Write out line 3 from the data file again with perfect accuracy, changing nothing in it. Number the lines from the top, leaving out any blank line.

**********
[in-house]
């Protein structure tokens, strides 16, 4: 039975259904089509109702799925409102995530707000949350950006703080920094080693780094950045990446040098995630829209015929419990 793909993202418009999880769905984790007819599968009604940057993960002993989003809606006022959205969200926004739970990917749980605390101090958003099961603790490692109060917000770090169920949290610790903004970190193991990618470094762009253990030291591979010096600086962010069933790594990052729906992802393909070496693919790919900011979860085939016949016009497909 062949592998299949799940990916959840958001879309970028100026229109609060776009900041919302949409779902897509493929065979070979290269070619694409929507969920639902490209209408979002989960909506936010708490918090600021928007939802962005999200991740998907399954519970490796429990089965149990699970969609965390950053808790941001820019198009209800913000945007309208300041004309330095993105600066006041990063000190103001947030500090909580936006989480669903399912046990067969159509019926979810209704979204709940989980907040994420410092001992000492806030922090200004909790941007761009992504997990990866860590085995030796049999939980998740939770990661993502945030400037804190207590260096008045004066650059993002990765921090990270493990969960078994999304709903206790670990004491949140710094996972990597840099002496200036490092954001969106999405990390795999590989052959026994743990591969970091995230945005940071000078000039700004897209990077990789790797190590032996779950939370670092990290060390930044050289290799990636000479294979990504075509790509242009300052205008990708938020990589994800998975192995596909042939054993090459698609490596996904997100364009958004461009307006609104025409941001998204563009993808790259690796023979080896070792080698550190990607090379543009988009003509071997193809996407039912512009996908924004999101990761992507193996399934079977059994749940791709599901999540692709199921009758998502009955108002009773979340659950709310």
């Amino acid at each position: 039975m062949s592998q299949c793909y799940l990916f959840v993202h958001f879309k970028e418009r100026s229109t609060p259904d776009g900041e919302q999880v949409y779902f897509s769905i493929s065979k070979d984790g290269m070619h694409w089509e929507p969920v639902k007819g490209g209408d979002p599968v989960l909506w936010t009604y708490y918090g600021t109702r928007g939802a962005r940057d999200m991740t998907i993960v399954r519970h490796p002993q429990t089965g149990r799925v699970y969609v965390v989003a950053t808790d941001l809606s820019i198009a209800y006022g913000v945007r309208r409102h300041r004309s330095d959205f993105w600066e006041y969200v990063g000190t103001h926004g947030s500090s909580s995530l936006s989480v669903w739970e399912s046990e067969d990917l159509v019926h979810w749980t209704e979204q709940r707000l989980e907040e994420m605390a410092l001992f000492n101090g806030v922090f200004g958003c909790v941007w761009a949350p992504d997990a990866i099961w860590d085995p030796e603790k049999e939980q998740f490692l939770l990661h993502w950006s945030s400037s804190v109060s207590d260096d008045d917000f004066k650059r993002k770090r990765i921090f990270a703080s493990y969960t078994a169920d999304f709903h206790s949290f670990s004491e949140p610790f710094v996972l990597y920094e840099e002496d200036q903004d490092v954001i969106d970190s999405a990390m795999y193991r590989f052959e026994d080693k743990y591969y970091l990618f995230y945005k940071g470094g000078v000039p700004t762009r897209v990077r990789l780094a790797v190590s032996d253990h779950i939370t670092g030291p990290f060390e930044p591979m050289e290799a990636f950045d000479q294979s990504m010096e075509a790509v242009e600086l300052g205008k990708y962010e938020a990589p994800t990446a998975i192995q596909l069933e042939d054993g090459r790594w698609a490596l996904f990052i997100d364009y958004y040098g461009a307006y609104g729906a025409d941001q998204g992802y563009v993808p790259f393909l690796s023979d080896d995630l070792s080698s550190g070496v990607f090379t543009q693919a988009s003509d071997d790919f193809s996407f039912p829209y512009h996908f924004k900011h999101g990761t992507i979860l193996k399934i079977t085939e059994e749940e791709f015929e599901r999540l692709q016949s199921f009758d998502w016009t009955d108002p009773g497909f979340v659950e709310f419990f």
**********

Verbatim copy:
């Amino acid at each position: 039975m062949s592998q299949c793909y799940l990916f959840v993202h958001f879309k970028e418009r100026s229109t609060p259904d776009g900041e919302q999880v949409y779902f897509s769905i493929s065979k070979d984790g290269m070619h694409w089509e929507p969920v639902k007819g490209g209408d979002p599968v989960l909506w936010t009604y708490y918090g600021t109702r928007g939802a962005r940057d999200m991740t998907i993960v399954r519970h490796p002993q429990t089965g149990r799925v699970y969609v965390v989003a950053t808790d941001l809606s820019i198009a209800y006022g913000v945007r309208r409102h300041r004309s330095d959205f993105w600066e006041y969200v990063g000190t103001h926004g947030s500090s909580s995530l936006s989480v669903w739970e399912s046990e067969d990917l159509v019926h979810w749980t209704e979204q709940r707000l989980e907040e994420m605390a410092l001992f000492n101090g806030v922090f200004g958003c909790v941007w761009a949350p992504d997990a990866i099961w860590d085995p030796e603790k049999e939980q998740f490692l939770l990661h993502w950006s945030s400037s804190v109060s207590d260096d008045d917000f004066k650059r993002k770090r990765i921090f990270a703080s493990y969960t078994a169920d999304f709903h206790s949290f670990s004491e949140p610790f710094v996972l990597y920094e840099e002496d200036q903004d490092v954001i969106d970190s999405a990390m795999y193991r590989f052959e026994d080693k743990y591969y970091l990618f995230y945005k940071g470094g000078v000039p700004t762009r897209v990077r990789l780094a790797v190590s032996d253990h779950i939370t670092g030291p990290f060390e930044p591979m050289e290799a990636f950045d000479q294979s990504m010096e075509a790509v242009e600086l300052g205008k990708y962010e938020a990589p994800t990446a998975i192995q596909l069933e042939d054993g090459r790594w698609a490596l996904f990052i997100d364009y958004y040098g461009a307006y609104g729906a025409d941001q998204g992802y563009v993808p790259f393909l690796s023979d080896d995630l070792s080698s550190g070496v990607f090379t543009q693919a988009s003509d071997d790919f193809s996407f039912p829209y512009h996908f924004k900011h999101g990761t992507i979860l193996k399934i079977t085939e059994e749940e791709f015929e599901r999540l692709q016949s199921f009758d998502w016009t009955d108002p009773g497909f979340v659950e709310f419990f």